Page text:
Here’ something for you employers to think about. According to Lawyer.com, 41 percent of young adult employees had sex with other employees. That’s a lot of people!
Fortunately, most of those encounters will pass without incident. However, some will undoubtedly result in harassment suits against the employer. Believe me, I know. Our firm has defended a bunch of these cases.
Generally speaking, and employer is not liable for its employees’ sexual conduct. But there is a big exception to that rule. Under Title VII of the Civil Rights Act, an employer can be held liable for sexual conduct that harasses another employee. Unfortunately, the line between consensual conduct and harassment is a fine one that in many cases depends on the sensitivity of the victim.
There are basically two types of sexual harassment:
Quid pro quo. Translated, that means “something for something.” It occurs when a supervisor uses employment to obtain sexual favors from a subordinate. The harassment can be positive – a supervisor promises an employment benefit in exchange for the favor. Or it can be negative – a supervisor threatens an adverse employment action to forcibly obtain that favor.
Hostile environment. Most people refer to it as “harassment in the workplace.” It relates to a pattern of offensive behavior, such as ridicule or disrespect, directed against an employee because of gender. Since this type of harassment is not based on a superior/subordinate status, it applies to supervisors and employees alike. It usually takes the form of unwelcomed sexual comments or suggestive physical contacts.
An employer’s liability under Title VII is severe, especially with supervisors. A 1998 U.S. Supreme Court opinion holds employers strictly liable for supervisors’ harassing conduct. As a result of that ruling, an employer can be liable for damages even when the employer had knowledge of the conduct. Liability can also be imposed on conscientious employers who had adopted work rules against harassment.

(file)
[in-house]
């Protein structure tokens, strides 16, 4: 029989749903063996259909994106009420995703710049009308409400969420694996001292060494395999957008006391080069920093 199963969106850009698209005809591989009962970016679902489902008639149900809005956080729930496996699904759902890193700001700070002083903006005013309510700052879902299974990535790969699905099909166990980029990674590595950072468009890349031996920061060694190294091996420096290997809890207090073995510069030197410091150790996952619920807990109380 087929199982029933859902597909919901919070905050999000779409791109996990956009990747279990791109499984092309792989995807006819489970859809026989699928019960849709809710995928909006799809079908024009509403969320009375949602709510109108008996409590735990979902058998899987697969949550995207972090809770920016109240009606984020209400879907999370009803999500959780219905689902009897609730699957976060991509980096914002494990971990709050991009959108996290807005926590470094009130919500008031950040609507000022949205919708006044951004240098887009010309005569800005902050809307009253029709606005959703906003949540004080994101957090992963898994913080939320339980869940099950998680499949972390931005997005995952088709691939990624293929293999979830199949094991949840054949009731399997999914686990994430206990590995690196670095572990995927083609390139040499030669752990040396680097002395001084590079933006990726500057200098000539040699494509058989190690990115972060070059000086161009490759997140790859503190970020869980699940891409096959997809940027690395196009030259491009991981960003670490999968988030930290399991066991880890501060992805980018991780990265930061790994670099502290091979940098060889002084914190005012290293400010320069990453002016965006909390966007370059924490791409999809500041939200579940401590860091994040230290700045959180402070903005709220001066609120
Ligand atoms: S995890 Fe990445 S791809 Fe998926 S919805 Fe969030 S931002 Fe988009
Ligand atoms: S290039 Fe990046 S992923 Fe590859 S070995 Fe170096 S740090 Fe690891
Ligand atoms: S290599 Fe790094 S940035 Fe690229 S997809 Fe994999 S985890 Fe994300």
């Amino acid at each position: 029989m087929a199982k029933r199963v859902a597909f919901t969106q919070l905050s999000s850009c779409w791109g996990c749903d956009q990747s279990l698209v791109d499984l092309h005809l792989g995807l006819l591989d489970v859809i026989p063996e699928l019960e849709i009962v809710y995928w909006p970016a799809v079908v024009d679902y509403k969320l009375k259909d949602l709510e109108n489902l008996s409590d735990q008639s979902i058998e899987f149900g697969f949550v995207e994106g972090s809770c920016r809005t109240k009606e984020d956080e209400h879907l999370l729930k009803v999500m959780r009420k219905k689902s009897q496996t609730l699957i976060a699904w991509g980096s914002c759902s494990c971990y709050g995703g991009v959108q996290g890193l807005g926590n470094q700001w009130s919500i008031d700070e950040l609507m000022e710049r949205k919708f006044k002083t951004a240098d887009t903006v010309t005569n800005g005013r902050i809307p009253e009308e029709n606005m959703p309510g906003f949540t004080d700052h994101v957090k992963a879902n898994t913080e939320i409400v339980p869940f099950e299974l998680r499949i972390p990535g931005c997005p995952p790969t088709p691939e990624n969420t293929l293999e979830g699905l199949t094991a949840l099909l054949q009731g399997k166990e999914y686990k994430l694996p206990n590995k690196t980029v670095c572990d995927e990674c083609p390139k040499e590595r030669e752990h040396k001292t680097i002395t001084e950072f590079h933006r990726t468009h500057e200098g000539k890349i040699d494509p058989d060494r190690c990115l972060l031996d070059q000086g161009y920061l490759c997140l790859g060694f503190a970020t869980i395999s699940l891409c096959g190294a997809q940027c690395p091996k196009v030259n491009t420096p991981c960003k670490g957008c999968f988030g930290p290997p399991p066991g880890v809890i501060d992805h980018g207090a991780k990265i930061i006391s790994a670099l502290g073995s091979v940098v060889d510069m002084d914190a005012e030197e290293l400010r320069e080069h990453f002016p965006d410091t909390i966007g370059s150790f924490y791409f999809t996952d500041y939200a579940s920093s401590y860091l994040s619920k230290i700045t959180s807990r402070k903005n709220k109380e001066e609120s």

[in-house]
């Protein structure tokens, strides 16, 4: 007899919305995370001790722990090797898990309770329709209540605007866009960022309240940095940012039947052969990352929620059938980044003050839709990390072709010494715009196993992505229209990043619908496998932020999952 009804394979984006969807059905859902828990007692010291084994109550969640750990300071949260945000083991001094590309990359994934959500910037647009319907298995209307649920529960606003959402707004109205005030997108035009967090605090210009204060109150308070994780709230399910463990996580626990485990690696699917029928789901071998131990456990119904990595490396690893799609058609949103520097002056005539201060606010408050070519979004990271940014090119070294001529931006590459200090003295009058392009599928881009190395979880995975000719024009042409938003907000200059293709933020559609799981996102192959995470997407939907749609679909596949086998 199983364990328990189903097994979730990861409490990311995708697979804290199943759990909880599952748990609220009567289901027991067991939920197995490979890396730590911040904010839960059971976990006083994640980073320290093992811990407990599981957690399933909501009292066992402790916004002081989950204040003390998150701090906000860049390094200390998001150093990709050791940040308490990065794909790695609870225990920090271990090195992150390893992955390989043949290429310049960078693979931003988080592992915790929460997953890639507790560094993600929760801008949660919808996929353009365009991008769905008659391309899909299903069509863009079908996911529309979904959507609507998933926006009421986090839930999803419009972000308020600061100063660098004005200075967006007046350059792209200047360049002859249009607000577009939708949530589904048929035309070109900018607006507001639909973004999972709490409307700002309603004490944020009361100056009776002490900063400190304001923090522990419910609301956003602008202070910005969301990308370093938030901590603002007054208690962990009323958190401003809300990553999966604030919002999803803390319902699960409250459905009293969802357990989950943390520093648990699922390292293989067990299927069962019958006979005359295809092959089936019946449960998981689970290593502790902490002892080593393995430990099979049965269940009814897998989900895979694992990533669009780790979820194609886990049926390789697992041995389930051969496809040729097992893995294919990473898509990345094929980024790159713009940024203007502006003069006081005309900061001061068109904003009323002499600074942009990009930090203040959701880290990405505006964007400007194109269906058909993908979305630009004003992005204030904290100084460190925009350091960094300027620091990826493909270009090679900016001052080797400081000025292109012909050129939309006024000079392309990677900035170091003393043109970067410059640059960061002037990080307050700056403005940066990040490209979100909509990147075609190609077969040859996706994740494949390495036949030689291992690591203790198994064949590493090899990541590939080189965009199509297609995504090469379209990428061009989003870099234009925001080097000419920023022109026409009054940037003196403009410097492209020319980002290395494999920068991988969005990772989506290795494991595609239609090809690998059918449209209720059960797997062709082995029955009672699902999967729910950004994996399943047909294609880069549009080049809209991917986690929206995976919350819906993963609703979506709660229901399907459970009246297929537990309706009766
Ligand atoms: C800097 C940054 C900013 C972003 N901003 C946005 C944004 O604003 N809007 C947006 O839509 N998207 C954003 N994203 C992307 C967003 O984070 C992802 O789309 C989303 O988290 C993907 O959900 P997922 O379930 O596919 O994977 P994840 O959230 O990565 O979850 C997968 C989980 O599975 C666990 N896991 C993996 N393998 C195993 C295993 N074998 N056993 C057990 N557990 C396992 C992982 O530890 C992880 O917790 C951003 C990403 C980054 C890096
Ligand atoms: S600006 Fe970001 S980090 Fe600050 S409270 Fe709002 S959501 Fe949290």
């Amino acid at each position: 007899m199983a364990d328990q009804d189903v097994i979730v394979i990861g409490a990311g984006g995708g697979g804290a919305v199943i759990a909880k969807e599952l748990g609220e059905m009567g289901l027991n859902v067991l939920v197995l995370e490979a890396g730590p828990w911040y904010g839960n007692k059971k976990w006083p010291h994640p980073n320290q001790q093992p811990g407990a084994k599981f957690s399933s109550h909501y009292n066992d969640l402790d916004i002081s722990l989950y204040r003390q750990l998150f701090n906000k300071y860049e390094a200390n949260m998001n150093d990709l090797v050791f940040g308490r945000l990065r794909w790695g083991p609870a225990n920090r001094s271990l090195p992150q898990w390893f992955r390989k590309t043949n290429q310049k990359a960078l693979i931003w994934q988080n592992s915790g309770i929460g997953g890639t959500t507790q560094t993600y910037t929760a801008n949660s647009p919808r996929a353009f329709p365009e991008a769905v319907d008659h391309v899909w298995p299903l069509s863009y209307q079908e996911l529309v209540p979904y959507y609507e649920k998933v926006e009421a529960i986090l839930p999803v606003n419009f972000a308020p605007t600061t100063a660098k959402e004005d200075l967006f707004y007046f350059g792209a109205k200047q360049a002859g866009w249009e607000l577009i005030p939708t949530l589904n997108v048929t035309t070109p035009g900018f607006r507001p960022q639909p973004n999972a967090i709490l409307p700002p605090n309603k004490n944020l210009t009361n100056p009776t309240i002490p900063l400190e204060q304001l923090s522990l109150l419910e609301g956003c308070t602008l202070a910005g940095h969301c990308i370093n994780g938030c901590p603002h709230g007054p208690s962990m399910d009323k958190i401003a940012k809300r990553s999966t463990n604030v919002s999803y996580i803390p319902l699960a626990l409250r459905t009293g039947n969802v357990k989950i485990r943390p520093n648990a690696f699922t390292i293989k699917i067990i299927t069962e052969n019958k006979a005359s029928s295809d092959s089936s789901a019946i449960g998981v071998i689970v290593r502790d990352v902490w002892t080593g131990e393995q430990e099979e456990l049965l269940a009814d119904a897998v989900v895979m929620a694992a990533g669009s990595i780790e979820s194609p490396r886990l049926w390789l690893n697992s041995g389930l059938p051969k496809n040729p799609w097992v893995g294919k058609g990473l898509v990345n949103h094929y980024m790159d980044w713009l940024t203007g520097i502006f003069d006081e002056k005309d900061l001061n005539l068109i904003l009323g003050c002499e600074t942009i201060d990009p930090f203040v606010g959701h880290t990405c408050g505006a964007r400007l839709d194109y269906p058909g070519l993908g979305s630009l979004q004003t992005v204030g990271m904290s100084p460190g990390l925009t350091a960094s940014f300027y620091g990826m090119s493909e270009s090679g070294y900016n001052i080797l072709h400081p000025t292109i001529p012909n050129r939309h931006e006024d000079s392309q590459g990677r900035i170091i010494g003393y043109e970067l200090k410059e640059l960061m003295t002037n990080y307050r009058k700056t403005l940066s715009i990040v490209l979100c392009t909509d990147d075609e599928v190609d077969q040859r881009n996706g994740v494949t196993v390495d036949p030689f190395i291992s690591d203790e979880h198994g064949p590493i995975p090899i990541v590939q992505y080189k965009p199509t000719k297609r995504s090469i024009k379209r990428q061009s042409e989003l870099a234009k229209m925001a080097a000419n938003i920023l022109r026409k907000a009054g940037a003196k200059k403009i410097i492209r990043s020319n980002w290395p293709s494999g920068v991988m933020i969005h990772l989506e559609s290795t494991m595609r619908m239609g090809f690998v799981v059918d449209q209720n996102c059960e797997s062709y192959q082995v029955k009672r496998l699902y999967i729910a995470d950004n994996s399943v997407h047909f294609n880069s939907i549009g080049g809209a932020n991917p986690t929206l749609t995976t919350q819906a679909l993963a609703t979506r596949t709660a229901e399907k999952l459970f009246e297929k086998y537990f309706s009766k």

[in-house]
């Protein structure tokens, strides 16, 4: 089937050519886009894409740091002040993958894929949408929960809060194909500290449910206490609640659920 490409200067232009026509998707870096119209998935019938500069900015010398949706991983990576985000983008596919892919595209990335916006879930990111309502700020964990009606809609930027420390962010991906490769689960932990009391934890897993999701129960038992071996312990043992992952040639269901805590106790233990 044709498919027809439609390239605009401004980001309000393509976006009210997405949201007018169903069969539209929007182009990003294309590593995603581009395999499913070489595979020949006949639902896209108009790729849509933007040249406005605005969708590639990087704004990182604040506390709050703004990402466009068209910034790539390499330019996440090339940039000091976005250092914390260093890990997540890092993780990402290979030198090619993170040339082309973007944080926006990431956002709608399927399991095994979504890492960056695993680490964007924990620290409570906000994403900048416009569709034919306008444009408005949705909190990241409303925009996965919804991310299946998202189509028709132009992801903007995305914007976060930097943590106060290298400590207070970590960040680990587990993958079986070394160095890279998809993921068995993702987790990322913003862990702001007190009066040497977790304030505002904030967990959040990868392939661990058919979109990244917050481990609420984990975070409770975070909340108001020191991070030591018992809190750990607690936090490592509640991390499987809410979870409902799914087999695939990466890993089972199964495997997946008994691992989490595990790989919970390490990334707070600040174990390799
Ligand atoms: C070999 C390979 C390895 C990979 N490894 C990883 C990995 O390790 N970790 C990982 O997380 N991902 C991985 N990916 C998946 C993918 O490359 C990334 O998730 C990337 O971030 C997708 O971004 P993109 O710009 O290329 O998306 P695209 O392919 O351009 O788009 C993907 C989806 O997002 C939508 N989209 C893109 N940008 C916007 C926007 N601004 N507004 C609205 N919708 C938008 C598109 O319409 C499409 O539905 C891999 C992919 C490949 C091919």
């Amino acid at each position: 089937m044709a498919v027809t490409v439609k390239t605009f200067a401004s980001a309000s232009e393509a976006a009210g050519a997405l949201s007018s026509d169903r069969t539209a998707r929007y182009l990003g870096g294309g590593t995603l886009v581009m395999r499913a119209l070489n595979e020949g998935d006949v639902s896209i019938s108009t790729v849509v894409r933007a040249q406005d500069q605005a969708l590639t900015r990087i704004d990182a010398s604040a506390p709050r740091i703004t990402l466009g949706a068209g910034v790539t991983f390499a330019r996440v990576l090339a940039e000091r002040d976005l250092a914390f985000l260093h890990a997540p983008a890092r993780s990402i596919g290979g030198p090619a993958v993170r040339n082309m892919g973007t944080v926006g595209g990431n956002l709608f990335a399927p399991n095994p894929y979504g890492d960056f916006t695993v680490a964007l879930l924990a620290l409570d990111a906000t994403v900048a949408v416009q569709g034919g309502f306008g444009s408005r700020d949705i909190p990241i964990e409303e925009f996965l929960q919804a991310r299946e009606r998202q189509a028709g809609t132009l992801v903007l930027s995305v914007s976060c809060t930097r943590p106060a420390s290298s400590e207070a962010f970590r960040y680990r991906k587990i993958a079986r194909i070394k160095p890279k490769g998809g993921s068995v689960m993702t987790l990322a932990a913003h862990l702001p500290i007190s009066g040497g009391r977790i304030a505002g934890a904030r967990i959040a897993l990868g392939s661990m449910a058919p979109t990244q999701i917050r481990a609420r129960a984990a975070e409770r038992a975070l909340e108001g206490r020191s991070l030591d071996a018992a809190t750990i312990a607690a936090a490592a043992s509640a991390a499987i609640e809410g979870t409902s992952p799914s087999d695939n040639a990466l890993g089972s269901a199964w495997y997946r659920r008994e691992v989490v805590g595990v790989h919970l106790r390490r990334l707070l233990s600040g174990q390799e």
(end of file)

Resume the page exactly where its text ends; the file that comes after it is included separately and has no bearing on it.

Fortunately, the Supreme Court’s opinion offers employers an affirmative defense against harassment claims. This defense is based on the premise that employers are in the best opposition to eradicate workplace harassment. To escape liability, employers must prove their commitment to the task by showing they took reasonable measures to prevent and resolve harassing acts – an that the victim failed to follow the employer’s procedure to resolve the harassment.
To qualify for this defense, an employer must: (1) establish an effective anti-harassment policy and complaint procedure; (2) ensure that all employees are made aware of the policy and procedure; (3) enforce the policy and procedure with vigor.
An employer’s anti-harassment policy and procedure must be effective. The federal Equal Employment Opportunity Commission recommends that every policy and procedure have these elements;
- A clear explanation of what harassment means, and the type of conduct that would be considered harassment.
- Assurance that employees who file harassment complaints or provide related information will be protected against retaliation.
- A clear explanation of the complaint process and how an employee can access it.
- Assurance that the employer will protect complaint confidentiality to the extent possible.
- Assurance that the process will provide a prompt, thorough, impartial investigation on harassment charges.
- Assurance that the employer will take immediate, appropriate corrective action against any employee found guilty of harassment.
If you want more information, go to www.eeoc.gov/policy/docs/harassment-facts.html. This website will give you good background on sexual harassment and how to effectively deal with it in your workplace.